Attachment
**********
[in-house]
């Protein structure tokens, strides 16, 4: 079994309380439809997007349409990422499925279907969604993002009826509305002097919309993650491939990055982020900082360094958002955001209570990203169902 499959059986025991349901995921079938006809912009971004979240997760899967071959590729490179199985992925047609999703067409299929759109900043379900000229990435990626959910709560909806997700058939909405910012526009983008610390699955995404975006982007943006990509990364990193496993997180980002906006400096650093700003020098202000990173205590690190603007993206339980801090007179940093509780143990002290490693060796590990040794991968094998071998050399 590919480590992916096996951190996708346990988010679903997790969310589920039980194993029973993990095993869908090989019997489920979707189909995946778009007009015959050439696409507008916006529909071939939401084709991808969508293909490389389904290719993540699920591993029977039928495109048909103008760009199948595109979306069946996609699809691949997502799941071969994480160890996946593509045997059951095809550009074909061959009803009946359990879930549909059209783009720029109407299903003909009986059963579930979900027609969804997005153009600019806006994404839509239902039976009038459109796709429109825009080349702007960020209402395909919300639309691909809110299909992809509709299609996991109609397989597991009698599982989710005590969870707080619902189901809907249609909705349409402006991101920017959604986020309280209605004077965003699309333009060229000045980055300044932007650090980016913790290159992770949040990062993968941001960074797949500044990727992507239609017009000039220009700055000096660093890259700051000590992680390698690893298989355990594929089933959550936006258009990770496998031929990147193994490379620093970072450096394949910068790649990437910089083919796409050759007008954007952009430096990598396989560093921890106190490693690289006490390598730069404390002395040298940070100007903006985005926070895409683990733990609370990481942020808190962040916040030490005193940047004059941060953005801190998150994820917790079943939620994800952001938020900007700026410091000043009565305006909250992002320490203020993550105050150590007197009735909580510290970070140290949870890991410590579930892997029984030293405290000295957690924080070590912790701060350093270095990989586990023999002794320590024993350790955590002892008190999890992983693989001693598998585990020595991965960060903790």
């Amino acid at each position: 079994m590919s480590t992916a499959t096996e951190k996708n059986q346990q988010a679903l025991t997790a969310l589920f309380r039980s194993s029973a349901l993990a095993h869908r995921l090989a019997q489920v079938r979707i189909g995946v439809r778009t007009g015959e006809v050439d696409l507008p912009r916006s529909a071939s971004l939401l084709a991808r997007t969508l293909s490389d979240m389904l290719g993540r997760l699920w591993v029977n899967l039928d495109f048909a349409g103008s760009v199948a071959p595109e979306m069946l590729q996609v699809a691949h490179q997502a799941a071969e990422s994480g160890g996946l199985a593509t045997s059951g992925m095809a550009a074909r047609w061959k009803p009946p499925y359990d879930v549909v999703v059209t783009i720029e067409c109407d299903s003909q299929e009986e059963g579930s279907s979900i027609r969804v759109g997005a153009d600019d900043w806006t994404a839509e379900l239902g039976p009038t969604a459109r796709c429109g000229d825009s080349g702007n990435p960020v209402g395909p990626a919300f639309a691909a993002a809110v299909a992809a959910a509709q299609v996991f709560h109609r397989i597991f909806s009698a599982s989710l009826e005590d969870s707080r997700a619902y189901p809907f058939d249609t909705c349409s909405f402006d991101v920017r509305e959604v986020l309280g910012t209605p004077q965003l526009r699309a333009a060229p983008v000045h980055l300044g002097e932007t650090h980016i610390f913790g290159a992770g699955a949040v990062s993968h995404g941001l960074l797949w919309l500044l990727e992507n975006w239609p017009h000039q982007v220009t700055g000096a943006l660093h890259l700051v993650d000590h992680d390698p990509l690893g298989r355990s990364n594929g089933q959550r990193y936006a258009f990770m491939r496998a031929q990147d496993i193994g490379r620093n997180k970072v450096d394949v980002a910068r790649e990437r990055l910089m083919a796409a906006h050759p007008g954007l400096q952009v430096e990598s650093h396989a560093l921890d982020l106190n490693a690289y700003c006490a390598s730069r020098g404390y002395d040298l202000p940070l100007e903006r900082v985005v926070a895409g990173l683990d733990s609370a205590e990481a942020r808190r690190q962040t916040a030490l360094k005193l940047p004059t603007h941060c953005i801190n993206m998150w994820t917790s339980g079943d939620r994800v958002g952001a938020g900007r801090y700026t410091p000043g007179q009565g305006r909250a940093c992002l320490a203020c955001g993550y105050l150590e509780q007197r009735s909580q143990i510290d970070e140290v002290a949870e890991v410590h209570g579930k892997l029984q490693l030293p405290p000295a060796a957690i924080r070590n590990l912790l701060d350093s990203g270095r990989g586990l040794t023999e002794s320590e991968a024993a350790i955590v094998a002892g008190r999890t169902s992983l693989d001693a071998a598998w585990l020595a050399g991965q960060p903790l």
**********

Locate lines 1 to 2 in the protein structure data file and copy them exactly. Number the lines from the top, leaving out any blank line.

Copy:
[in-house]
């Protein structure tokens, strides 16, 4: 079994309380439809997007349409990422499925279907969604993002009826509305002097919309993650491939990055982020900082360094958002955001209570990203169902 499959059986025991349901995921079938006809912009971004979240997760899967071959590729490179199985992925047609999703067409299929759109900043379900000229990435990626959910709560909806997700058939909405910012526009983008610390699955995404975006982007943006990509990364990193496993997180980002906006400096650093700003020098202000990173205590690190603007993206339980801090007179940093509780143990002290490693060796590990040794991968094998071998050399 590919480590992916096996951190996708346990988010679903997790969310589920039980194993029973993990095993869908090989019997489920979707189909995946778009007009015959050439696409507008916006529909071939939401084709991808969508293909490389389904290719993540699920591993029977039928495109048909103008760009199948595109979306069946996609699809691949997502799941071969994480160890996946593509045997059951095809550009074909061959009803009946359990879930549909059209783009720029109407299903003909009986059963579930979900027609969804997005153009600019806006994404839509239902039976009038459109796709429109825009080349702007960020209402395909919300639309691909809110299909992809509709299609996991109609397989597991009698599982989710005590969870707080619902189901809907249609909705349409402006991101920017959604986020309280209605004077965003699309333009060229000045980055300044932007650090980016913790290159992770949040990062993968941001960074797949500044990727992507239609017009000039220009700055000096660093890259700051000590992680390698690893298989355990594929089933959550936006258009990770496998031929990147193994490379620093970072450096394949910068790649990437910089083919796409050759007008954007952009430096990598396989560093921890106190490693690289006490390598730069404390002395040298940070100007903006985005926070895409683990733990609370990481942020808190962040916040030490005193940047004059941060953005801190998150994820917790079943939620994800952001938020900007700026410091000043009565305006909250992002320490203020993550105050150590007197009735909580510290970070140290949870890991410590579930892997029984030293405290000295957690924080070590912790701060350093270095990989586990023999002794320590024993350790955590002892008190999890992983693989001693598998585990020595991965960060903790």